This feeling is sometimes called 'denial', and it is a feeling that is common for all sorts of bad news. For a while it may help us to cope. But at some point denial isn't helpful. Unfortunately, it is very likely that what the doctors are saying is true. You may find it helpful to speak to more than one person about your child's condition, or to get a second opinion.
See also uncertainty and What should I do if I don't agree with my child's doctors about life support treatment?
If the doctors are talking to you about life support for your child, it is because they are worried that continuing life support treatment would not be helpful.
Making a decision to stop life support in these circumstances is not a sign of being a bad parent. On the contrary, it can be the most caring, loving thing a parent can do for their child.
No. The doctors and nurses in intensive care work hard to save every child they care for. But they know that sometimes they are not able to succeed. They only want the best for you and your child, and would not want to use life support treatment if it were not going to be helpful.
As parents your job is to care for all of your family - including yourself/yourselves. The doctors will focus on your child's illness and treatment. They are the experts in the medical facts. But you are experts in your family. It is important for you to work out what is best for your whole family. That will often include thinking about what will happen to all of you.
It is OK to talk with your child's doctors about how you are all feeling, about what you are afraid of, and about the impact on all of you of decisions for your child. Your child's doctor may be able to give you suggestions for how to talk to your other children about what is happening.
This is a scary time. Parents feel under enormous pressure, and are sometimes afraid that they won't be able to cope. They might be afraid that they will break down, or scream, or even lose control.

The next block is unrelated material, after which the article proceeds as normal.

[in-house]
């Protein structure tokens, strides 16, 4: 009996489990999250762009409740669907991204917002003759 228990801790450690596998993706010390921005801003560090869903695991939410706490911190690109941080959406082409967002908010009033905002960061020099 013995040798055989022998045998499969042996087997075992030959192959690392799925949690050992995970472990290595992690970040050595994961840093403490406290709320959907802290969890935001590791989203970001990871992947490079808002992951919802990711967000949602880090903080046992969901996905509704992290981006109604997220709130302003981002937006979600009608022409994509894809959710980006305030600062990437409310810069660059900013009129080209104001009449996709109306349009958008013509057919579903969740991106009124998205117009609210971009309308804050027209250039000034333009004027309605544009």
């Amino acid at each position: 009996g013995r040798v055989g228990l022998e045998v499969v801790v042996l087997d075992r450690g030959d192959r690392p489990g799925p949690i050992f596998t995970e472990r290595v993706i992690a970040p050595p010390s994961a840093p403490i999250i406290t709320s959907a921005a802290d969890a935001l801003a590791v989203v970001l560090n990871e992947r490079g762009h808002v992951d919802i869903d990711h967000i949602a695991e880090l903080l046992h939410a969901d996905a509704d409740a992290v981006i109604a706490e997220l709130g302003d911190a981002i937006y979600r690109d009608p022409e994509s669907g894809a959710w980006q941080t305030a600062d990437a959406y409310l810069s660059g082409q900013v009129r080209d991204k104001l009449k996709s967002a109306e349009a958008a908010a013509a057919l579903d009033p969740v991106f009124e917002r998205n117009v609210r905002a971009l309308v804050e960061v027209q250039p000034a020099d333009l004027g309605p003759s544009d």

It is OK to cry, and to be upset. These are very upsetting things to have to deal with. However you react, doctors and nurses are likely to have seen it before and are ready to help you. They won't think any less of you.
If you are finding yourself getting angry or frustrated it can help to take a break and get some fresh air. Anger is a common reaction to this sort of very stressful situation. It is important though to try not to take out your feelings on other people. If you do find yourself getting cross and frustrated, ask those who are with you to give you some space. Go for a walk if that would help. Give yourself a bit of time to calm down. When you come back, apologise if you need to. The doctors and nurses are likely to understand.
Parents can be worried that they won't cope. Most times, though, parents are surprised by what they can do when they have to.
Sometimes parents are scared of being with their child because they don't want the child to see them upset.
If your child is aware of what is happening, it can be scary for them too. Having their parents with them, even if their parents are sad or worried, is usually much better than being alone or with strangers.
Being with your child at this time tells them: "I am sad but I am here and I love you"
"we didn't want to do anything that we wouldn't be able to forgive ourselves for…"
It is very common for parents to worry about decisions made for their children and whether they did the right thing.
But you are not making this decision on your own. The doctors and nurses caring for your child are there to help work out what to do. Whatever decision you reach they will support you and your family.
When a child becomes seriously ill child parents often feel guilty (see What if I had… If only I had…?), even if there is nothing that they did wrong. Those guilty feelings are a normal reaction to a terrible situation.
After life support decisions parents can again feel guilty and wonder if they made the right choice.
Although these feelings are common, other parents who have been in this situation are able to cope and to live with themselves. They find that it helps to have been given all the information that they needed and to have had enough time to think decisions through. Parents also say that it helps to know that doctors and nurses were supporting them, and were sharing the decision-making with them.